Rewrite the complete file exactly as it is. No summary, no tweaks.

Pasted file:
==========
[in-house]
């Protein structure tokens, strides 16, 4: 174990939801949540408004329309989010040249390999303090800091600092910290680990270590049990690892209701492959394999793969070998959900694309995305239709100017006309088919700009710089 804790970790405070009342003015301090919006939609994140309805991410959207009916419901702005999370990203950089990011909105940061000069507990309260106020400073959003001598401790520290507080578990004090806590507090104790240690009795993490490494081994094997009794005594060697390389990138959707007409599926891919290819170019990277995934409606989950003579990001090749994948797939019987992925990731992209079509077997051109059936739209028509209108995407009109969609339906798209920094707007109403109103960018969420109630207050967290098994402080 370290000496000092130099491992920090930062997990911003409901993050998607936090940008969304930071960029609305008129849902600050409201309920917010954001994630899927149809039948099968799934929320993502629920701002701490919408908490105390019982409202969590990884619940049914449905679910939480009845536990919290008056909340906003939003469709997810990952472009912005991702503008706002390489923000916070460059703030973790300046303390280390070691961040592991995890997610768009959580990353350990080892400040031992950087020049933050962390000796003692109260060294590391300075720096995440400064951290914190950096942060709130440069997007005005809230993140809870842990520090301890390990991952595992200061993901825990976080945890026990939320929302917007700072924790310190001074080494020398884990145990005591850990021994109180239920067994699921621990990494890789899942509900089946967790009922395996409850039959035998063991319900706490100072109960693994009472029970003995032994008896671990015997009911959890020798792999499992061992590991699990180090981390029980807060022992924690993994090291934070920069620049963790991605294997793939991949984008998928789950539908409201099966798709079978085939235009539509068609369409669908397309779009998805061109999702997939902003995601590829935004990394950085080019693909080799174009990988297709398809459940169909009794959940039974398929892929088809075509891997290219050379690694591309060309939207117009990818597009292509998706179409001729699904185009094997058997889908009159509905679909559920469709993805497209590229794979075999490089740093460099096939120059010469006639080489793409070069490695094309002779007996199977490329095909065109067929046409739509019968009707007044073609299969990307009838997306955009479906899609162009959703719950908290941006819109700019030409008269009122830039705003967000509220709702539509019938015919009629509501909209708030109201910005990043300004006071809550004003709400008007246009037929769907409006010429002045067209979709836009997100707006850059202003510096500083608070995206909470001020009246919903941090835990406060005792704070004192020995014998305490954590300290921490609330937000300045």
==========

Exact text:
[in-house]
């Protein structure tokens, strides 16, 4: 174990939801949540408004329309989010040249390999303090800091600092910290680990270590049990690892209701492959394999793969070998959900694309995305239709100017006309088919700009710089 804790970790405070009342003015301090919006939609994140309805991410959207009916419901702005999370990203950089990011909105940061000069507990309260106020400073959003001598401790520290507080578990004090806590507090104790240690009795993490490494081994094997009794005594060697390389990138959707007409599926891919290819170019990277995934409606989950003579990001090749994948797939019987992925990731992209079509077997051109059936739209028509209108995407009109969609339906798209920094707007109403109103960018969420109630207050967290098994402080 370290000496000092130099491992920090930062997990911003409901993050998607936090940008969304930071960029609305008129849902600050409201309920917010954001994630899927149809039948099968799934929320993502629920701002701490919408908490105390019982409202969590990884619940049914449905679910939480009845536990919290008056909340906003939003469709997810990952472009912005991702503008706002390489923000916070460059703030973790300046303390280390070691961040592991995890997610768009959580990353350990080892400040031992950087020049933050962390000796003692109260060294590391300075720096995440400064951290914190950096942060709130440069997007005005809230993140809870842990520090301890390990991952595992200061993901825990976080945890026990939320929302917007700072924790310190001074080494020398884990145990005591850990021994109180239920067994699921621990990494890789899942509900089946967790009922395996409850039959035998063991319900706490100072109960693994009472029970003995032994008896671990015997009911959890020798792999499992061992590991699990180090981390029980807060022992924690993994090291934070920069620049963790991605294997793939991949984008998928789950539908409201099966798709079978085939235009539509068609369409669908397309779009998805061109999702997939902003995601590829935004990394950085080019693909080799174009990988297709398809459940169909009794959940039974398929892929088809075509891997290219050379690694591309060309939207117009990818597009292509998706179409001729699904185009094997058997889908009159509905679909559920469709993805497209590229794979075999490089740093460099096939120059010469006639080489793409070069490695094309002779007996199977490329095909065109067929046409739509019968009707007044073609299969990307009838997306955009479906899609162009959703719950908290941006819109700019030409008269009122830039705003967000509220709702539509019938015919009629509501909209708030109201910005990043300004006071809550004003709400008007246009037929769907409006010429002045067209979709836009997100707006850059202003510096500083608070995206909470001020009246919903941090835990406060005792704070004192020995014998305490954590300290921490609330937000300045």